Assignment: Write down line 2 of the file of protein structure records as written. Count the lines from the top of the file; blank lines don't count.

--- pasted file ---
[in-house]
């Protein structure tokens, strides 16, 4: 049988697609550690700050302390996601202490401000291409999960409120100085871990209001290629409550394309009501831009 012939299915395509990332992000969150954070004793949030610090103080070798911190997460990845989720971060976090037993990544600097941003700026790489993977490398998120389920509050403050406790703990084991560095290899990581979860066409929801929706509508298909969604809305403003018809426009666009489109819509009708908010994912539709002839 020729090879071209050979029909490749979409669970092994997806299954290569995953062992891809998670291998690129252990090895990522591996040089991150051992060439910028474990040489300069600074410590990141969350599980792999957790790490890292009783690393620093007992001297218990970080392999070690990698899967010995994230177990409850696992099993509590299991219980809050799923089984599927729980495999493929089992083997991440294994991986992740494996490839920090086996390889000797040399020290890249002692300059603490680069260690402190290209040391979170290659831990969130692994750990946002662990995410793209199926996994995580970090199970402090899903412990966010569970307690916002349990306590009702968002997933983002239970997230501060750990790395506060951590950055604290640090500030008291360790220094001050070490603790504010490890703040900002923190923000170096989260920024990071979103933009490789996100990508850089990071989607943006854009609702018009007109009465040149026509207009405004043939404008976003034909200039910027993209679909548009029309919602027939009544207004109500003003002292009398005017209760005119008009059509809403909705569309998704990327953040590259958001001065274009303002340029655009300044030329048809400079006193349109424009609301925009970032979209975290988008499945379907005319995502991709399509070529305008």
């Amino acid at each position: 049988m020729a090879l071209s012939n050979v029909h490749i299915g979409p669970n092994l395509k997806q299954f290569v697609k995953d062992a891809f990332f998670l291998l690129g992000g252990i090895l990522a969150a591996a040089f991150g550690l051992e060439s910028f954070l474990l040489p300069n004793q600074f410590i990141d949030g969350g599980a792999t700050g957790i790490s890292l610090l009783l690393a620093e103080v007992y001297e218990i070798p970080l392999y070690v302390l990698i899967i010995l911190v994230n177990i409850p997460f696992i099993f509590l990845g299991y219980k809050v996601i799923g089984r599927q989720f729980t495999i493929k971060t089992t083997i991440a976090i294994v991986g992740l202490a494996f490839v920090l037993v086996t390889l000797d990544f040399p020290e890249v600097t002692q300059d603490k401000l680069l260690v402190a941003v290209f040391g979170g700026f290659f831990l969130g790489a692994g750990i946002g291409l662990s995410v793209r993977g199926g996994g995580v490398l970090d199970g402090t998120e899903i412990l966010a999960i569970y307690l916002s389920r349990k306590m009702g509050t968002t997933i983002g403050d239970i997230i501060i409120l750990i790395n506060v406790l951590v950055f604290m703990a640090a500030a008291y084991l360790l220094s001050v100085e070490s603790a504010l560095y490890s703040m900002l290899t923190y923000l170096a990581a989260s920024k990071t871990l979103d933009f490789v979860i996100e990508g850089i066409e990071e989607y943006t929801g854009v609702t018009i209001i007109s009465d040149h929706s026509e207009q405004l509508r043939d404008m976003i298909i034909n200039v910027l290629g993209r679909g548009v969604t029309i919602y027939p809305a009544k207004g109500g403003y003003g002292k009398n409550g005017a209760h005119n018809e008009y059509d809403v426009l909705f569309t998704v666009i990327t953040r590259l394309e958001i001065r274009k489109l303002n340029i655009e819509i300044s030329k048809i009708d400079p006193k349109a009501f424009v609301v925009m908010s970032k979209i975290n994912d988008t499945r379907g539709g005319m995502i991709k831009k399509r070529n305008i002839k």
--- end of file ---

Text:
């Protein structure tokens, strides 16, 4: 049988697609550690700050302390996601202490401000291409999960409120100085871990209001290629409550394309009501831009 012939299915395509990332992000969150954070004793949030610090103080070798911190997460990845989720971060976090037993990544600097941003700026790489993977490398998120389920509050403050406790703990084991560095290899990581979860066409929801929706509508298909969604809305403003018809426009666009489109819509009708908010994912539709002839 020729090879071209050979029909490749979409669970092994997806299954290569995953062992891809998670291998690129252990090895990522591996040089991150051992060439910028474990040489300069600074410590990141969350599980792999957790790490890292009783690393620093007992001297218990970080392999070690990698899967010995994230177990409850696992099993509590299991219980809050799923089984599927729980495999493929089992083997991440294994991986992740494996490839920090086996390889000797040399020290890249002692300059603490680069260690402190290209040391979170290659831990969130692994750990946002662990995410793209199926996994995580970090199970402090899903412990966010569970307690916002349990306590009702968002997933983002239970997230501060750990790395506060951590950055604290640090500030008291360790220094001050070490603790504010490890703040900002923190923000170096989260920024990071979103933009490789996100990508850089990071989607943006854009609702018009007109009465040149026509207009405004043939404008976003034909200039910027993209679909548009029309919602027939009544207004109500003003002292009398005017209760005119008009059509809403909705569309998704990327953040590259958001001065274009303002340029655009300044030329048809400079006193349109424009609301925009970032979209975290988008499945379907005319995502991709399509070529305008």